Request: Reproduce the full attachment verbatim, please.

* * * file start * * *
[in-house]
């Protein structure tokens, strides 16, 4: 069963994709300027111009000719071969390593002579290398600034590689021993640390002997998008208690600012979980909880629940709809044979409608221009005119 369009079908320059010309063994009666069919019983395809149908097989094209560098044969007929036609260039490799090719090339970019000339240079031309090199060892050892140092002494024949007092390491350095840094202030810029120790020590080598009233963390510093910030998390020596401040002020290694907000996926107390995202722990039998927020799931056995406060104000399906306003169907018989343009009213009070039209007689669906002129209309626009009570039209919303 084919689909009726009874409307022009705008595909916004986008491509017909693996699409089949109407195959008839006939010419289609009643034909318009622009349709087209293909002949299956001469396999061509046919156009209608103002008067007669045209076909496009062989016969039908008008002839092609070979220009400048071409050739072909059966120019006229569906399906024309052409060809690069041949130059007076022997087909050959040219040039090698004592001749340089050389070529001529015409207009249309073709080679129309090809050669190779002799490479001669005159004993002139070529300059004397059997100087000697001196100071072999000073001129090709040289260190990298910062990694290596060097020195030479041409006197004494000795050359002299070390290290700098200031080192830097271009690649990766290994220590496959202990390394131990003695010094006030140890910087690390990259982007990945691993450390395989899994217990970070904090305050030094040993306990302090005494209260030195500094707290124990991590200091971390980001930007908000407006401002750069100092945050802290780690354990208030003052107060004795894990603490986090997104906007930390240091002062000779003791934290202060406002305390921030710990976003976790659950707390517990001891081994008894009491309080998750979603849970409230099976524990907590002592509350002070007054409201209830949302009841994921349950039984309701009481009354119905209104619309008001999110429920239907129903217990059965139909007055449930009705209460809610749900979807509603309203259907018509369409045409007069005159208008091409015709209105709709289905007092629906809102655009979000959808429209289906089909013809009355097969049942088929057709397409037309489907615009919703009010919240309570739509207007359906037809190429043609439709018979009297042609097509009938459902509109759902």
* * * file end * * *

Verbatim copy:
[in-house]
């Protein structure tokens, strides 16, 4: 069963994709300027111009000719071969390593002579290398600034590689021993640390002997998008208690600012979980909880629940709809044979409608221009005119 369009079908320059010309063994009666069919019983395809149908097989094209560098044969007929036609260039490799090719090339970019000339240079031309090199060892050892140092002494024949007092390491350095840094202030810029120790020590080598009233963390510093910030998390020596401040002020290694907000996926107390995202722990039998927020799931056995406060104000399906306003169907018989343009009213009070039209007689669906002129209309626009009570039209919303 084919689909009726009874409307022009705008595909916004986008491509017909693996699409089949109407195959008839006939010419289609009643034909318009622009349709087209293909002949299956001469396999061509046919156009209608103002008067007669045209076909496009062989016969039908008008002839092609070979220009400048071409050739072909059966120019006229569906399906024309052409060809690069041949130059007076022997087909050959040219040039090698004592001749340089050389070529001529015409207009249309073709080679129309090809050669190779002799490479001669005159004993002139070529300059004397059997100087000697001196100071072999000073001129090709040289260190990298910062990694290596060097020195030479041409006197004494000795050359002299070390290290700098200031080192830097271009690649990766290994220590496959202990390394131990003695010094006030140890910087690390990259982007990945691993450390395989899994217990970070904090305050030094040993306990302090005494209260030195500094707290124990991590200091971390980001930007908000407006401002750069100092945050802290780690354990208030003052107060004795894990603490986090997104906007930390240091002062000779003791934290202060406002305390921030710990976003976790659950707390517990001891081994008894009491309080998750979603849970409230099976524990907590002592509350002070007054409201209830949302009841994921349950039984309701009481009354119905209104619309008001999110429920239907129903217990059965139909007055449930009705209460809610749900979807509603309203259907018509369409045409007069005159208008091409015709209105709709289905007092629906809102655009979000959808429209289906089909013809009355097969049942088929057709397409037309489907615009919703009010919240309570739509207007359906037809190429043609439709018979009297042609097509009938459902509109759902």